Biao Ma: In the last five years, there is a list of open-source projects, big and small, coming out that have really given us, number one, the opportunity to learn from each other because we’re exposed to different angles and different way of implementations. We can see beyond the architectural decisions that they are looking at and/or we can infer the challenges that they’re having.
The second point is these are great tools and a great method for young engineers looking into autonomy as a starting point for their careers.
LUKE RENNER: Bringing us to the end of our five things — the last thing you mentioned that’s really transformed in the last few years is 5G. Now, I know a lot of people really assume that 5G is going to play a big role in this space and have a big impact on how we think about autonomous vehicles and their ecosystems but I don’t think people really understand what that change is going to look like, right? Like we know it’s going to be faster but maybe that is sort of the end of people’s understanding so I’m wondering if you could really explain it to us. How is 5G that much different than 4G and how’s it going to be that much different for AV development?
BIAO MA: 5G changes where things happen. Technically, this is called locality. It’s in the educational view of complicated architectures like autonomous systems. So, the reason it is so hard to make edge devices 2X or 10X more powerful is bounded by power itself. Think about an edge device in a car. There’s a limit both in terms of power and but also there’s a physical limit of how big and how power-hungry the device can be. So having the opportunity to put certain key components in a different place that is not bounded by the physical dimension and not bounded by power really opens doors for next steps.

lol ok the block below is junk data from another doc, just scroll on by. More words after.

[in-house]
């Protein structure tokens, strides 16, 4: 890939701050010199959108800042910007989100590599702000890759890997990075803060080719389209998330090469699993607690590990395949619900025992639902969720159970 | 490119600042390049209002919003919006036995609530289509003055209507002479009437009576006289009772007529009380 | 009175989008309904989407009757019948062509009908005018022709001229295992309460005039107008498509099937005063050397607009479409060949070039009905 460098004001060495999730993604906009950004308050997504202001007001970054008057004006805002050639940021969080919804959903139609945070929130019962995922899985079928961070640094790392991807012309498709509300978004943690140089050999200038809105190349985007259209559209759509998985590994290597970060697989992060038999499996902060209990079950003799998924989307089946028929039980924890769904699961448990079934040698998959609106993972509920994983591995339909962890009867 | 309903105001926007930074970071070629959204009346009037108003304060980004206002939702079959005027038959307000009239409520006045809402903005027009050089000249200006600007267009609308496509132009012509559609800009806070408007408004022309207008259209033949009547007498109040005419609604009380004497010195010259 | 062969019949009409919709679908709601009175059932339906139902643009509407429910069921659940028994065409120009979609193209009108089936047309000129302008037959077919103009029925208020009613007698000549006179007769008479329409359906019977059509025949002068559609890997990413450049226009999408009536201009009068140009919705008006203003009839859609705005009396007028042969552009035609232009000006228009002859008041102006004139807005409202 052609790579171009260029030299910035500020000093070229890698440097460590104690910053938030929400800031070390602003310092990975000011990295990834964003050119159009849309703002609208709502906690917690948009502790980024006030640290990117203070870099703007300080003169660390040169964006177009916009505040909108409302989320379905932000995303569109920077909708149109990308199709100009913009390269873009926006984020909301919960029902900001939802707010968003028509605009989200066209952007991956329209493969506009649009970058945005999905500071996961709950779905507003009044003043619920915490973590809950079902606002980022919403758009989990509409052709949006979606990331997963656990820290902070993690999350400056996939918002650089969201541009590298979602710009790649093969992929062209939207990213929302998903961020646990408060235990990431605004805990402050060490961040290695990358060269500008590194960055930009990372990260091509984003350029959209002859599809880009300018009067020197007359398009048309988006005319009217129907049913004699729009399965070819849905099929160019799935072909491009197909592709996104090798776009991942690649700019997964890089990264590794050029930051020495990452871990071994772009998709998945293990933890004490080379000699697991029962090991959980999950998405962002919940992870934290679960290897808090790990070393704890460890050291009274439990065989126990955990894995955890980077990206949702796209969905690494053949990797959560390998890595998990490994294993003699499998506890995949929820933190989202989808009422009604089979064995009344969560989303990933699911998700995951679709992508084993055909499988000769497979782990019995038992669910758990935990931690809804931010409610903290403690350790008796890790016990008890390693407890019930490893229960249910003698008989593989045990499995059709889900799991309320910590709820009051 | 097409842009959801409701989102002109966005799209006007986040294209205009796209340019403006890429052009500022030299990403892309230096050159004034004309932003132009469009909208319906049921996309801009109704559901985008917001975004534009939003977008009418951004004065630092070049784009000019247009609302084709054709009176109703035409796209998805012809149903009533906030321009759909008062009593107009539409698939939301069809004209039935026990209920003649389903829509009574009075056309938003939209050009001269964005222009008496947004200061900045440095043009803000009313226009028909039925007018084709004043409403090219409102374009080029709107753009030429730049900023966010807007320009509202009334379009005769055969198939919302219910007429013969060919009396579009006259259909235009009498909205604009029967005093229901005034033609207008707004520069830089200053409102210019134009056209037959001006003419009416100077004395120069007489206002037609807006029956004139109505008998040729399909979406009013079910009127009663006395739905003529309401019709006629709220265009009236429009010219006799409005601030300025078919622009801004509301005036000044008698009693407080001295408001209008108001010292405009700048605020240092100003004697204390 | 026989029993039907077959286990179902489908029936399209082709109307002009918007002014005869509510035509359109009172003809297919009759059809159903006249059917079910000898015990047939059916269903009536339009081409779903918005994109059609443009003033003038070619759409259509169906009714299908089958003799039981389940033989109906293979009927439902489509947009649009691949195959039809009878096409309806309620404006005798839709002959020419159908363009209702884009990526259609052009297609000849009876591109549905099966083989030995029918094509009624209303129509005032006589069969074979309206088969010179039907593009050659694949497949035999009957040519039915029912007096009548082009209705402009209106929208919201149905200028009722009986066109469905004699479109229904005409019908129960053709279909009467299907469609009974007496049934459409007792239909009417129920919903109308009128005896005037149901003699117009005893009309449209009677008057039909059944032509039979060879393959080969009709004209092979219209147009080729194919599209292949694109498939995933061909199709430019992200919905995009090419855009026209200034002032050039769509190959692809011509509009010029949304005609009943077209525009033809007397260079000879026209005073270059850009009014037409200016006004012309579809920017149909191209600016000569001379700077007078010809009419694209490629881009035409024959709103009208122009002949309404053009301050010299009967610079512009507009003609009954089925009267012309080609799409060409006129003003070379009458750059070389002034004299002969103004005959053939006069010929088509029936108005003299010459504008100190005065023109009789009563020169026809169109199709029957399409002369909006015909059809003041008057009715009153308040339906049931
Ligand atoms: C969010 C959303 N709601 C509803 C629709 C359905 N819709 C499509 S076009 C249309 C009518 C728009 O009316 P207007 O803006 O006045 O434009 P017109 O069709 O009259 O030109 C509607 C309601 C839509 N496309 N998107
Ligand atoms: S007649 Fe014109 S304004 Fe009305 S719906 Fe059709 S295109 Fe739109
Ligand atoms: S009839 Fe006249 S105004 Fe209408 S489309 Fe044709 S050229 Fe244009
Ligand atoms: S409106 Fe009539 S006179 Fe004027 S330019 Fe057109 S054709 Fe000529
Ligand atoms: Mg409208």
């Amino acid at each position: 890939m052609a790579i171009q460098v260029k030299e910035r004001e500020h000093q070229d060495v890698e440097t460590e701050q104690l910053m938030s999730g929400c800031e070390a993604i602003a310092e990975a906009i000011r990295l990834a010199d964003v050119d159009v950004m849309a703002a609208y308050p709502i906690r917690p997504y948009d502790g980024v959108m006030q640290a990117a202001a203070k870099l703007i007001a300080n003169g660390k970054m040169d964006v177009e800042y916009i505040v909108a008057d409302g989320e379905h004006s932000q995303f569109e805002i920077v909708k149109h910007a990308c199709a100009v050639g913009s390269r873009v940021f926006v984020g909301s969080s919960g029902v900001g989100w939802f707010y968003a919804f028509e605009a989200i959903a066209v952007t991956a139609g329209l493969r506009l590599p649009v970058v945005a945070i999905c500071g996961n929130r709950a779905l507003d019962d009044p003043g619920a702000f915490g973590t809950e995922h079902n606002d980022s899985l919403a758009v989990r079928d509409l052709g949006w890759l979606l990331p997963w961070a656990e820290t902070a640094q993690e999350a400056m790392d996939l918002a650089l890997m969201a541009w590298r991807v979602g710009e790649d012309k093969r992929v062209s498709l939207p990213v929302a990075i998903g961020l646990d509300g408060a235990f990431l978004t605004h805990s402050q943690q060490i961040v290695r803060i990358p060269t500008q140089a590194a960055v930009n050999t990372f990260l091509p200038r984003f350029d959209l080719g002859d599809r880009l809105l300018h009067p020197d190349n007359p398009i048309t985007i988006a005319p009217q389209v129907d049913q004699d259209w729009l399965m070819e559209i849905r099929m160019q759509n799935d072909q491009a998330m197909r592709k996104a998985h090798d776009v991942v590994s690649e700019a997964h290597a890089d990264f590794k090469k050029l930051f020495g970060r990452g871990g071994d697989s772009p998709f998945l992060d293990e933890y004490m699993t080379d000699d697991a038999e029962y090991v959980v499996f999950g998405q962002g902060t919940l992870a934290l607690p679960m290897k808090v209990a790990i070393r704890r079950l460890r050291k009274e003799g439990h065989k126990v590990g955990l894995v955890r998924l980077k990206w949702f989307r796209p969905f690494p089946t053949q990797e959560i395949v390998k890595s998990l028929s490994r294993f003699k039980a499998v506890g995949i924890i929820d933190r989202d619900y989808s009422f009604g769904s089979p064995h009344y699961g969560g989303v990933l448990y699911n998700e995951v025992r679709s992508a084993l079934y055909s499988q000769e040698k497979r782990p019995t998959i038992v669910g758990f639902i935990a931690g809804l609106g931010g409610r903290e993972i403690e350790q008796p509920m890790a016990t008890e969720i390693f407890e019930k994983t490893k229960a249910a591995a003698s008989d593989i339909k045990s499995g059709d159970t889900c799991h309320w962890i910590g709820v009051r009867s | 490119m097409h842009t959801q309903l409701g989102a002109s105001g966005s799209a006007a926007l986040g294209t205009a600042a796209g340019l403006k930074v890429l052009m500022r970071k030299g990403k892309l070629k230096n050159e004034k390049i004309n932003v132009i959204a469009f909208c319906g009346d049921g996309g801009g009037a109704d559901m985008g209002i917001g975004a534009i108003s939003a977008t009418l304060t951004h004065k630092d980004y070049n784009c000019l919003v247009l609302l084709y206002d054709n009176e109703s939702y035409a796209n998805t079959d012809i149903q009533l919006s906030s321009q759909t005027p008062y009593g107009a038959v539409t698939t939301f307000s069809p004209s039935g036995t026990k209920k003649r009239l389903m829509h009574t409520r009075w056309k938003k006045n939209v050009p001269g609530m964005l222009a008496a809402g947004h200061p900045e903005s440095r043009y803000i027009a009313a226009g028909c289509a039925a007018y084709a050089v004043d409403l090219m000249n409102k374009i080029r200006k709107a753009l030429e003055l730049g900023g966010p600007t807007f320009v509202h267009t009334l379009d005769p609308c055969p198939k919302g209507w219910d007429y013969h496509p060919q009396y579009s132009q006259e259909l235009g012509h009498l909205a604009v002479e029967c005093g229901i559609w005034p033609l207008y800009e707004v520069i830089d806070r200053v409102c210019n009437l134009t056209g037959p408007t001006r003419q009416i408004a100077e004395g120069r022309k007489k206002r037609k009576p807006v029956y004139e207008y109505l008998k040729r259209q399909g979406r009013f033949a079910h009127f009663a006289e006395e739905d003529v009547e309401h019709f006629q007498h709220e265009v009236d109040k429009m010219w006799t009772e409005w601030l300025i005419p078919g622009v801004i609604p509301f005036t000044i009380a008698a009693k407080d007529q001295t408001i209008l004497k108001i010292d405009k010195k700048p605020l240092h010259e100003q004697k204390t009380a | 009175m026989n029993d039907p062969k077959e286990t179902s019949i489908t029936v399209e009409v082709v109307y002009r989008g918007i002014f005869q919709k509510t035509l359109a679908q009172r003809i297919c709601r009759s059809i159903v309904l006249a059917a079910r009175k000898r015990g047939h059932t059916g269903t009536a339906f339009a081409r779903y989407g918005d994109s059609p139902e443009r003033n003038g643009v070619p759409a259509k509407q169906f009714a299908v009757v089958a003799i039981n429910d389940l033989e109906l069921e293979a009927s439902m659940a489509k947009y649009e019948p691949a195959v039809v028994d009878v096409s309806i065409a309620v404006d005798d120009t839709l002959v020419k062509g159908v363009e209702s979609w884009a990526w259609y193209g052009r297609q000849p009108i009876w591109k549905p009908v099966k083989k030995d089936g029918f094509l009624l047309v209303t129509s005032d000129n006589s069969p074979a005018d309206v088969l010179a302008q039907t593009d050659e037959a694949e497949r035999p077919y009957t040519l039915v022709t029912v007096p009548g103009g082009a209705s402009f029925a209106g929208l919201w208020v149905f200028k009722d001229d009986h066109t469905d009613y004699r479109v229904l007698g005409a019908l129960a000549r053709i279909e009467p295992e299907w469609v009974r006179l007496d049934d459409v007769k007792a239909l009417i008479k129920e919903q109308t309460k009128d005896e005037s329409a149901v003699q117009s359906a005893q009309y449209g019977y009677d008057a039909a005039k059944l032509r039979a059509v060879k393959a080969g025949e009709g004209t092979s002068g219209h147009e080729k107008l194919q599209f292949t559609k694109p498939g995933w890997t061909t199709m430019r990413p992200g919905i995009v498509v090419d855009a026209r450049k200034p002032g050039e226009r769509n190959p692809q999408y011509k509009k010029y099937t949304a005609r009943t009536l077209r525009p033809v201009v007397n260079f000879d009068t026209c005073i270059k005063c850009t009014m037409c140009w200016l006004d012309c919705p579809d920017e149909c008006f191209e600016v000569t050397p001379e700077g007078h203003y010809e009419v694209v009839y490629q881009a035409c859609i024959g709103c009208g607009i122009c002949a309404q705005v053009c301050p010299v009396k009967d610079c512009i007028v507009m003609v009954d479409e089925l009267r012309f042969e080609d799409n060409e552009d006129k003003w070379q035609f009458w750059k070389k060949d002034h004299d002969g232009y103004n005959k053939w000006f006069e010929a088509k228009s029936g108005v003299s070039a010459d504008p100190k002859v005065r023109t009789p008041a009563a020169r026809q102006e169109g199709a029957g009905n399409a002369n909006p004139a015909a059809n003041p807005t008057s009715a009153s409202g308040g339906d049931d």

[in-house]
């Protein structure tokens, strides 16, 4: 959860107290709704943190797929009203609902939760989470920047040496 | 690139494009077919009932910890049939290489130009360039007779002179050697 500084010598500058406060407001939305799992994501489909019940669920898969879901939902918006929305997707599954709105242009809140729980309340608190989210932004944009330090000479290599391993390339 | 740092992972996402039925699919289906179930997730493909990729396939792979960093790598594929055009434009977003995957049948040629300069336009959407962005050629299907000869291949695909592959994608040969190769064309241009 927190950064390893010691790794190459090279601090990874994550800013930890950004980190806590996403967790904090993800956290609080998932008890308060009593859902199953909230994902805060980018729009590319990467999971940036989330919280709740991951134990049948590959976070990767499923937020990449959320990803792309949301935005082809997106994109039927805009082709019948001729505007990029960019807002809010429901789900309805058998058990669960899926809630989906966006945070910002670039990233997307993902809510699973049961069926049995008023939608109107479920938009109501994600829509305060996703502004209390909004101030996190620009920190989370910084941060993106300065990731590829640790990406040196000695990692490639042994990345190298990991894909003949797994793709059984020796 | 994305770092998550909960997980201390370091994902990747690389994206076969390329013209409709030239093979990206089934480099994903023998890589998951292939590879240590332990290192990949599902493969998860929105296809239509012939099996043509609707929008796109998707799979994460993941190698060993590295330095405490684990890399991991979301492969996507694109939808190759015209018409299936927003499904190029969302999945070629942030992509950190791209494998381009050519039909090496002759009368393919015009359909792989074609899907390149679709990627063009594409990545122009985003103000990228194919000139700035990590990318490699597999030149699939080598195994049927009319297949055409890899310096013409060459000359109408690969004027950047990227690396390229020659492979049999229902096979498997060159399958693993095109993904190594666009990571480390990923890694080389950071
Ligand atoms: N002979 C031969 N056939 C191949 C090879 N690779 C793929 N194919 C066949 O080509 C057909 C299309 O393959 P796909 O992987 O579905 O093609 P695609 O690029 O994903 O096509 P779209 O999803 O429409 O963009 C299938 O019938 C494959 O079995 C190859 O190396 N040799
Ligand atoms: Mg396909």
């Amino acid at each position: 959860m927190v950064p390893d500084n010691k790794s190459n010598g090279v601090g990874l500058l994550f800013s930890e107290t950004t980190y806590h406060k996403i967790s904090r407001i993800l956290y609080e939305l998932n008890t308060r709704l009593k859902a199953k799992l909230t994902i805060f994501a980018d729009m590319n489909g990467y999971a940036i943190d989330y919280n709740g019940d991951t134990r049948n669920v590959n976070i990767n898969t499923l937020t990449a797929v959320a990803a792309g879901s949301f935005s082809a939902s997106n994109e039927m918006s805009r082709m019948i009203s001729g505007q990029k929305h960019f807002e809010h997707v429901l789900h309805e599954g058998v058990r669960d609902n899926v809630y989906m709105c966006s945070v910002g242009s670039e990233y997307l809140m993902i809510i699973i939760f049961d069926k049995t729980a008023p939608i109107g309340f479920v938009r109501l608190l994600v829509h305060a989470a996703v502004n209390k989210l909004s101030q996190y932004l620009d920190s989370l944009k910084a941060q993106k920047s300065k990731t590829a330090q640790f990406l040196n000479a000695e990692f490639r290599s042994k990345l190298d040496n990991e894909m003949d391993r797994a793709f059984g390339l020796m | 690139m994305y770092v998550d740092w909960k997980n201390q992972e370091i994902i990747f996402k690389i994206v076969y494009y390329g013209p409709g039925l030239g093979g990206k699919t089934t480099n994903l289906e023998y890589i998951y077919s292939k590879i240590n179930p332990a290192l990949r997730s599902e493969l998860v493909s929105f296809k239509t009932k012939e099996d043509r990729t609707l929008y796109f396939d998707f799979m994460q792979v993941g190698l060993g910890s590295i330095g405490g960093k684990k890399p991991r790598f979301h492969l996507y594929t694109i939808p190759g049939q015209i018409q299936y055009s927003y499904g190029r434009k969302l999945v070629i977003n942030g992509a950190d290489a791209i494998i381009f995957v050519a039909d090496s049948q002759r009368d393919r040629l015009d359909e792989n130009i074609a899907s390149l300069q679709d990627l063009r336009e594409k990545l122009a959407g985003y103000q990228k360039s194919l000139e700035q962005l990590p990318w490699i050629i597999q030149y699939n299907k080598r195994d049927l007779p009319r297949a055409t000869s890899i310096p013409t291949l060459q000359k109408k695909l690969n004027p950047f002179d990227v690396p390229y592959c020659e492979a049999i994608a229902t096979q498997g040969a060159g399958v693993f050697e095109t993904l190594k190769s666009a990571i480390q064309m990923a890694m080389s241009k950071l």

Let’s look at two key numbers related to 5G to help us understand. Number one is the significant reduction of the latency. 4G is typically 50, 100, or even more milliseconds in terms of latency, which is basically how do I get something delivered to your hand. By comparison, 5G is 1 or 2 milliseconds or even less so it’s significantly faster. Again, that is not 10% faster that is 10X, many-X faster, right? So, this has really changed where things happen. And that is not the only change.
The second change is throughput. Throughput is not only how fast I can get data to you but also how big a load I’m getting to you. So in that sense, 5G is getting beyond a gigabit per second and to the scale of a gigabyte. So in that one second, a significant load of data is getting to your side.
By putting the latency and the throughput together, we’re about to see a significant change in where things could happen and where it is more optimized. One example is maybe part of the computation of autonomy could be from the light pole because we don’t need to worry about whether it is too late to deliver that information to the vehicle because of our bandwidth limitations.
LUKE RENNER: OK, 5G is going to make things so fast that, like, some of these AV computations, some of this decision-making and processing — doesn’t necessarily need to live right in the car. Alright, well, all of this is really fascinating. I really appreciate you walking us through all of that.
We’re a bit out of time here so I thought we would end with a question I’ve been asking everyone so far. This is our second podcast so two people. My question for you is what are you excited about in 2021? What are the breakthroughs that you predict might come to pass this year?
Oh, this is a great question. Uh, I feel very lucky to be able to study and spend my career in this amazing industry and this is just a starting point. I see autonomy from today towards um a full extent is we still have a long way to go. A 5-or-10-X improvement will continue happening.
LUKE RENNER: Yeah, absolutely. So is there anything else you want to tell us?
BIAO MA: So we are actually hiring across the stack, okay? If you are interested in an industry that doesn’t show 3-or-5-percent improvement, rather each area has several-X improvement, this is really a good time to look into this space and join us.
LUKE RENNER: So, if someone’s interested in working for us where should they go?
BIAO MA: Cyngn.com/careers.
LUKE RENNER: Alright, sounds good. Well, I really want to thank you for your time. It’s been super interesting. I look forward to speaking with you again. Talk soon.
BIAO MA: Alright, see you next time.